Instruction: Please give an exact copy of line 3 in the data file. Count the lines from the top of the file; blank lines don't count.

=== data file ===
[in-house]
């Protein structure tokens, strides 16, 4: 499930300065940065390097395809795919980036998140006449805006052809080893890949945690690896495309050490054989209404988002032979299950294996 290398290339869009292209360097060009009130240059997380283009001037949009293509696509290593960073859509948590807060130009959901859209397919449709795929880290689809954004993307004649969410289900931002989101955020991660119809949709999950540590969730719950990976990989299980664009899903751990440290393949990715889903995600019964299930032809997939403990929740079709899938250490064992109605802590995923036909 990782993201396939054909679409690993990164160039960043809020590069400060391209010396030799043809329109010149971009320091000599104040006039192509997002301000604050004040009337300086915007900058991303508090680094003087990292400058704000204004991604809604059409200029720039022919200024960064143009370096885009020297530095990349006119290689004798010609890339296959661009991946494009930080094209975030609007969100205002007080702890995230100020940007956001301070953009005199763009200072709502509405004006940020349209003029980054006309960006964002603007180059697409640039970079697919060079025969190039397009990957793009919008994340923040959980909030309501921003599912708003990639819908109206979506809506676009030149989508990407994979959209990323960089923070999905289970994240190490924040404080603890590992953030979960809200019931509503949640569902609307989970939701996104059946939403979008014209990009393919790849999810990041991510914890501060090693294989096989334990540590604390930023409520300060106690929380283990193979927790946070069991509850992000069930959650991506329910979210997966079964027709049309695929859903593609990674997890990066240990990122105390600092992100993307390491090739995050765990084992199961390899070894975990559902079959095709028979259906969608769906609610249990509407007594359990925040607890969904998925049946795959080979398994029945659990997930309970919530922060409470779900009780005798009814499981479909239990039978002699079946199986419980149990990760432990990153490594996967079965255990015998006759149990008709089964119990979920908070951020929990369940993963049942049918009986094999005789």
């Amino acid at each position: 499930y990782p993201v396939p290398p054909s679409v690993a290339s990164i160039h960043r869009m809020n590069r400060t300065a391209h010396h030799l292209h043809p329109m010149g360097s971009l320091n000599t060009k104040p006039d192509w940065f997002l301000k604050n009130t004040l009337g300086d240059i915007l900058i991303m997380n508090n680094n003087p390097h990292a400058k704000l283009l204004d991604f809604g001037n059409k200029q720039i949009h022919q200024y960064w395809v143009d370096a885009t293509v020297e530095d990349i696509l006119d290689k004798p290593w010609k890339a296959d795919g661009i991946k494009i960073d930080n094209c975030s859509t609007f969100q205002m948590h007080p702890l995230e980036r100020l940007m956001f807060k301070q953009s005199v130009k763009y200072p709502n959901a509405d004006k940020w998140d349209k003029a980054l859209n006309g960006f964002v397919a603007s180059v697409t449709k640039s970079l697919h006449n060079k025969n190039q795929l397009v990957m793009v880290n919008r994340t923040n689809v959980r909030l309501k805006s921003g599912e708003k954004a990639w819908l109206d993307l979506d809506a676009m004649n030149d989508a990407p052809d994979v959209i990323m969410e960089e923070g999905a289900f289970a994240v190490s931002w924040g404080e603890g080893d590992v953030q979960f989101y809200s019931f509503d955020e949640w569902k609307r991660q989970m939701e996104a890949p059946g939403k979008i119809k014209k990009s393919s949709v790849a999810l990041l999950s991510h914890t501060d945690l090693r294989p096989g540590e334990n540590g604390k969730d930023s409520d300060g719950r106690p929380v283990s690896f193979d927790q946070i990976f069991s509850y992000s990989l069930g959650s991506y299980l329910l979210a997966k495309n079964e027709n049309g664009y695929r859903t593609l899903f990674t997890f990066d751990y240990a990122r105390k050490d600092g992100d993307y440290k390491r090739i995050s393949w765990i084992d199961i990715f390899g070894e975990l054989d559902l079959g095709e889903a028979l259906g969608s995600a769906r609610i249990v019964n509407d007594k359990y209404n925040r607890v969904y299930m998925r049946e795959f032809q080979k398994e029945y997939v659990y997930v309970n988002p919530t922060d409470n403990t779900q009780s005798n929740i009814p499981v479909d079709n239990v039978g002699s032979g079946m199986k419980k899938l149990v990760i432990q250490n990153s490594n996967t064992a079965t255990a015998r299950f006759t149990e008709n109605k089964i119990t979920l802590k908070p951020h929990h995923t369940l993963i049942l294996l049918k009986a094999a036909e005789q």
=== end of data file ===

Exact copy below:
């Amino acid at each position: 499930y990782p993201v396939p290398p054909s679409v690993a290339s990164i160039h960043r869009m809020n590069r400060t300065a391209h010396h030799l292209h043809p329109m010149g360097s971009l320091n000599t060009k104040p006039d192509w940065f997002l301000k604050n009130t004040l009337g300086d240059i915007l900058i991303m997380n508090n680094n003087p390097h990292a400058k704000l283009l204004d991604f809604g001037n059409k200029q720039i949009h022919q200024y960064w395809v143009d370096a885009t293509v020297e530095d990349i696509l006119d290689k004798p290593w010609k890339a296959d795919g661009i991946k494009i960073d930080n094209c975030s859509t609007f969100q205002m948590h007080p702890l995230e980036r100020l940007m956001f807060k301070q953009s005199v130009k763009y200072p709502n959901a509405d004006k940020w998140d349209k003029a980054l859209n006309g960006f964002v397919a603007s180059v697409t449709k640039s970079l697919h006449n060079k025969n190039q795929l397009v990957m793009v880290n919008r994340t923040n689809v959980r909030l309501k805006s921003g599912e708003k954004a990639w819908l109206d993307l979506d809506a676009m004649n030149d989508a990407p052809d994979v959209i990323m969410e960089e923070g999905a289900f289970a994240v190490s931002w924040g404080e603890g080893d590992v953030q979960f989101y809200s019931f509503d955020e949640w569902k609307r991660q989970m939701e996104a890949p059946g939403k979008i119809k014209k990009s393919s949709v790849a999810l990041l999950s991510h914890t501060d945690l090693r294989p096989g540590e334990n540590g604390k969730d930023s409520d300060g719950r106690p929380v283990s690896f193979d927790q946070i990976f069991s509850y992000s990989l069930g959650s991506y299980l329910l979210a997966k495309n079964e027709n049309g664009y695929r859903t593609l899903f990674t997890f990066d751990y240990a990122r105390k050490d600092g992100d993307y440290k390491r090739i995050s393949w765990i084992d199961i990715f390899g070894e975990l054989d559902l079959g095709e889903a028979l259906g969608s995600a769906r609610i249990v019964n509407d007594k359990y209404n925040r607890v969904y299930m998925r049946e795959f032809q080979k398994e029945y997939v659990y997930v309970n988002p919530t922060d409470n403990t779900q009780s005798n929740i009814p499981v479909d079709n239990v039978g002699s032979g079946m199986k419980k899938l149990v990760i432990q250490n990153s490594n996967t064992a079965t255990a015998r299950f006759t149990e008709n109605k089964i119990t979920l802590k908070p951020h929990h995923t369940l993963i049942l294996l049918k009986a094999a036909e005789q």